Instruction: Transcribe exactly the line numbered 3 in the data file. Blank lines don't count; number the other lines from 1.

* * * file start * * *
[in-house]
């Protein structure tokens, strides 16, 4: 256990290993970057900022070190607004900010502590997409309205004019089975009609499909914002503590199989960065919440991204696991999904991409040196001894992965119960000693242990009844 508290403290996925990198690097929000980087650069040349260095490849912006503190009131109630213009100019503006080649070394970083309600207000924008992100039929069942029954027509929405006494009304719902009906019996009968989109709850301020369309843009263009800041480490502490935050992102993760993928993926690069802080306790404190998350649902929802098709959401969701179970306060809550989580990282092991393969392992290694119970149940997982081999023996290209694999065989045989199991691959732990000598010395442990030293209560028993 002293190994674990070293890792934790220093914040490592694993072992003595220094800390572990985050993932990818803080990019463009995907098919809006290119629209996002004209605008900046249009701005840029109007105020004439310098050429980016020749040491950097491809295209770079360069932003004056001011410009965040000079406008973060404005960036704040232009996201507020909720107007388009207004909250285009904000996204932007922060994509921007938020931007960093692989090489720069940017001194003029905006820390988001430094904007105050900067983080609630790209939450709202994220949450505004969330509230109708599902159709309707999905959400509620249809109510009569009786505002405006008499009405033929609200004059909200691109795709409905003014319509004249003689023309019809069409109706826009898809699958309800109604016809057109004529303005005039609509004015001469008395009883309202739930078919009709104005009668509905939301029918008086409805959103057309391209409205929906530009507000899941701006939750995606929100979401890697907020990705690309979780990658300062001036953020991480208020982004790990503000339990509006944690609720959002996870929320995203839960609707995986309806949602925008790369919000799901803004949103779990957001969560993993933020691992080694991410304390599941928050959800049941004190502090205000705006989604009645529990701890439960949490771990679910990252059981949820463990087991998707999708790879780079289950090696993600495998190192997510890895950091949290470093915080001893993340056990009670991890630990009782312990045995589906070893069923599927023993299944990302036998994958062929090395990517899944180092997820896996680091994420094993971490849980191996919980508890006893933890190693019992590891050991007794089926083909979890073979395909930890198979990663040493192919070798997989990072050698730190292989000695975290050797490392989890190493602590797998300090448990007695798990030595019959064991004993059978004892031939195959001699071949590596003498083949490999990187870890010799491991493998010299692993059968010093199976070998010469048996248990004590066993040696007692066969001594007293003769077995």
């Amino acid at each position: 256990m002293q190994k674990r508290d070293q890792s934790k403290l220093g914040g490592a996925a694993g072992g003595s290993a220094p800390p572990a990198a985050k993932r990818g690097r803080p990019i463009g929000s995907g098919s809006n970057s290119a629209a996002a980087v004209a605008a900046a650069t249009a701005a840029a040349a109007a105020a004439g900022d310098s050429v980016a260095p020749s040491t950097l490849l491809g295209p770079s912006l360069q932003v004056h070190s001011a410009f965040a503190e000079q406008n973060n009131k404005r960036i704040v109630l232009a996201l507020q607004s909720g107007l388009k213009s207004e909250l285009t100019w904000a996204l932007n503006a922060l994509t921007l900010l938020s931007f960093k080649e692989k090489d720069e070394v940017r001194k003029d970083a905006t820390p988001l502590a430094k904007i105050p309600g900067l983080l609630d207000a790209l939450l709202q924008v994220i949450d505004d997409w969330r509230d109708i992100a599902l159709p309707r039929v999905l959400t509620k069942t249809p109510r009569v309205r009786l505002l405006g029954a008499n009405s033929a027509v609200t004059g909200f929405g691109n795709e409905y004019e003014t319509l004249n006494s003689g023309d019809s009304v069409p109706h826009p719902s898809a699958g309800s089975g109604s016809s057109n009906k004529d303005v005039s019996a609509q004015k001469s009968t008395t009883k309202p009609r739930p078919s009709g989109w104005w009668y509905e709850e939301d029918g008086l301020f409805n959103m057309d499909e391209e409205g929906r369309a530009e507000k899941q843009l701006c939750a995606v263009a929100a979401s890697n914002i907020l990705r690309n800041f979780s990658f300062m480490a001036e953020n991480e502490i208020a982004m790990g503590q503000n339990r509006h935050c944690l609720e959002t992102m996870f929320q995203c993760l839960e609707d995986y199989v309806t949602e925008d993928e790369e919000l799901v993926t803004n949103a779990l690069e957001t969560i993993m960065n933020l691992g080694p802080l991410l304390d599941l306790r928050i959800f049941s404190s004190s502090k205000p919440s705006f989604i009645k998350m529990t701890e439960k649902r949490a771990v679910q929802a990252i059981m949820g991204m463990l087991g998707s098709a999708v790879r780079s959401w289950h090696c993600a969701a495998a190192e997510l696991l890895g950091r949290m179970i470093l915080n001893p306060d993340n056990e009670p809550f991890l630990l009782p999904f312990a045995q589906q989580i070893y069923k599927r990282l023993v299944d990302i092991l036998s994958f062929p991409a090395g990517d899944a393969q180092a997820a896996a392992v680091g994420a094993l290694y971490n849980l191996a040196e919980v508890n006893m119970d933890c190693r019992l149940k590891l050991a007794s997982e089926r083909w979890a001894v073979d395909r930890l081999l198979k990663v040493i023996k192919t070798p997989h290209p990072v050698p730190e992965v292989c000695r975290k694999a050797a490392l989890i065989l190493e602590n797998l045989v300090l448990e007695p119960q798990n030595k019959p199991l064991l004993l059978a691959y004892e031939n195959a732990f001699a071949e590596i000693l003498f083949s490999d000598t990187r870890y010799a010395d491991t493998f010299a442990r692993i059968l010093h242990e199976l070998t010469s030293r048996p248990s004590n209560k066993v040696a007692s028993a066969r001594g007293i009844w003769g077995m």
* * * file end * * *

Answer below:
């Amino acid at each position: 256990m002293q190994k674990r508290d070293q890792s934790k403290l220093g914040g490592a996925a694993g072992g003595s290993a220094p800390p572990a990198a985050k993932r990818g690097r803080p990019i463009g929000s995907g098919s809006n970057s290119a629209a996002a980087v004209a605008a900046a650069t249009a701005a840029a040349a109007a105020a004439g900022d310098s050429v980016a260095p020749s040491t950097l490849l491809g295209p770079s912006l360069q932003v004056h070190s001011a410009f965040a503190e000079q406008n973060n009131k404005r960036i704040v109630l232009a996201l507020q607004s909720g107007l388009k213009s207004e909250l285009t100019w904000a996204l932007n503006a922060l994509t921007l900010l938020s931007f960093k080649e692989k090489d720069e070394v940017r001194k003029d970083a905006t820390p988001l502590a430094k904007i105050p309600g900067l983080l609630d207000a790209l939450l709202q924008v994220i949450d505004d997409w969330r509230d109708i992100a599902l159709p309707r039929v999905l959400t509620k069942t249809p109510r009569v309205r009786l505002l405006g029954a008499n009405s033929a027509v609200t004059g909200f929405g691109n795709e409905y004019e003014t319509l004249n006494s003689g023309d019809s009304v069409p109706h826009p719902s898809a699958g309800s089975g109604s016809s057109n009906k004529d303005v005039s019996a609509q004015k001469s009968t008395t009883k309202p009609r739930p078919s009709g989109w104005w009668y509905e709850e939301d029918g008086l301020f409805n959103m057309d499909e391209e409205g929906r369309a530009e507000k899941q843009l701006c939750a995606v263009a929100a979401s890697n914002i907020l990705r690309n800041f979780s990658f300062m480490a001036e953020n991480e502490i208020a982004m790990g503590q503000n339990r509006h935050c944690l609720e959002t992102m996870f929320q995203c993760l839960e609707d995986y199989v309806t949602e925008d993928e790369e919000l799901v993926t803004n949103a779990l690069e957001t969560i993993m960065n933020l691992g080694p802080l991410l304390d599941l306790r928050i959800f049941s404190s004190s502090k205000p919440s705006f989604i009645k998350m529990t701890e439960k649902r949490a771990v679910q929802a990252i059981m949820g991204m463990l087991g998707s098709a999708v790879r780079s959401w289950h090696c993600a969701a495998a190192e997510l696991l890895g950091r949290m179970i470093l915080n001893p306060d993340n056990e009670p809550f991890l630990l009782p999904f312990a045995q589906q989580i070893y069923k599927r990282l023993v299944d990302i092991l036998s994958f062929p991409a090395g990517d899944a393969q180092a997820a896996a392992v680091g994420a094993l290694y971490n849980l191996a040196e919980v508890n006893m119970d933890c190693r019992l149940k590891l050991a007794s997982e089926r083909w979890a001894v073979d395909r930890l081999l198979k990663v040493i023996k192919t070798p997989h290209p990072v050698p730190e992965v292989c000695r975290k694999a050797a490392l989890i065989l190493e602590n797998l045989v300090l448990e007695p119960q798990n030595k019959p199991l064991l004993l059978a691959y004892e031939n195959a732990f001699a071949e590596i000693l003498f083949s490999d000598t990187r870890y010799a010395d491991t493998f010299a442990r692993i059968l010093h242990e199976l070998t010469s030293r048996p248990s004590n209560k066993v040696a007692s028993a066969r001594g007293i009844w003769g077995m």